Let’s be honest, managing people is no simple job. In fact it’s one of the most difficult roles to excel in, and there is no single recipe for success – no book, no program, no “silver bullet” that can prepare someone to master the skill-set quickly. Why? Because we are talking about leading human beings and the wonderful inherent complexity that they bring to the workplace. In addition, managers rarely have the luxury of just managing people – they often have their own functional responsibilities to take care of as well as leading a team. They have to hit deadlines, achieve goals and targets, write reports, fight fires, deal with customers, and these days often lead change in an ambiguous and uncertain marketplace. It’s no wonder they feel under pressure!
Well-intentioned organizations often fight complexity with complexity in the form of an infinite menu of disparate training programs that promise solutions:
- Accelerated Decision Making
- Thriving in Chaos
- Resolving Workplace Conflict
- Maximizing Team Performance
- Building a Service Culture
In our experience this can create more pressure for managers – more programs to attend, more stuff to learn, more frameworks or processes to follow, more surveys to complete. More!
So what is the key to being a great manager and how can we prepare our managers for success? The answer is to focus on the fundamentals, the core elements or levers (tasks and behaviors) that will create the most impact on your team and the business.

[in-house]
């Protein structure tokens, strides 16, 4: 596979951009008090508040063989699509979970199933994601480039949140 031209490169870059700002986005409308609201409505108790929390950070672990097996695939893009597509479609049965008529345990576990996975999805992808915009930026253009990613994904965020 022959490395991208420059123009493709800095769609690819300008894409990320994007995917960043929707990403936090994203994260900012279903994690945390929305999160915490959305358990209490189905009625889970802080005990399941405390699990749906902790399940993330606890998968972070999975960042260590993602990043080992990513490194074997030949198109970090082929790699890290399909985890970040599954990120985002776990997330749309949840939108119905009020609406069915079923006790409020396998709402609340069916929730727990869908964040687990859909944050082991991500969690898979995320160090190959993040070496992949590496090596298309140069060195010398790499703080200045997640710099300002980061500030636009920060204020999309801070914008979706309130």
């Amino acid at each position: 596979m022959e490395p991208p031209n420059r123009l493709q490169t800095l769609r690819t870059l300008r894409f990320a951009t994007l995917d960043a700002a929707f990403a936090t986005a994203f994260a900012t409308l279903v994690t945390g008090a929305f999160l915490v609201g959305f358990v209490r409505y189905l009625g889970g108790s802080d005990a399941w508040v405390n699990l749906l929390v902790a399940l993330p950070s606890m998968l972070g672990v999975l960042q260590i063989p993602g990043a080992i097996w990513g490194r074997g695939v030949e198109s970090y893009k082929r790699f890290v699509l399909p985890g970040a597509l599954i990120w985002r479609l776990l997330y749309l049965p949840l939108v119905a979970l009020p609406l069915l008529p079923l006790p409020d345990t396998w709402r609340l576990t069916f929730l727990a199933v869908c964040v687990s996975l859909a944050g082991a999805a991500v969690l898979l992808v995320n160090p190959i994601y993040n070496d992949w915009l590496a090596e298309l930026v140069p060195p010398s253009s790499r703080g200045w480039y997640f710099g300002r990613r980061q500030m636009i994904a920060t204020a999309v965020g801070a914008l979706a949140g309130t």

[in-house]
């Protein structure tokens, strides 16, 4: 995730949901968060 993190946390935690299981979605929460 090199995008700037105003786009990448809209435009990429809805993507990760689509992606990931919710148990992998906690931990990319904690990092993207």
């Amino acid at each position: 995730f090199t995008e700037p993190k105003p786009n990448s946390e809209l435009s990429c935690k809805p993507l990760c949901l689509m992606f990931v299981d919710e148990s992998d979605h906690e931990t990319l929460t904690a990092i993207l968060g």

To boil it down to the fundamentals, the most successful managers are able to do two things well:
- Inspire and motivate their people and
- Focus them on the things that are most important.
This requires an understanding of your business and how your team contributes, and a mastery of some core skills: engaging your people to bring their best ideas, efforts, and passion into their jobs; building great working relationships; being clear; coaching and developing; and following up to ensure execution.
Mastery of the basics is not that elusive silver bullet either – it requires an openness and willingness to learn and a commitment to deliberate practice, but it does provide a solid foundation on which to layer new skills, and is an often-overlooked prerequisite for success as a leader.
The message here to managers and those responsible for training or developing great managers is that mastery and consistent application of the basics is the best way to build a leadership capability that can deliver for your business. Ensure that your managers can walk, on all terrains with ease and confidence, before asking them to run…. and signing them up for a marathon!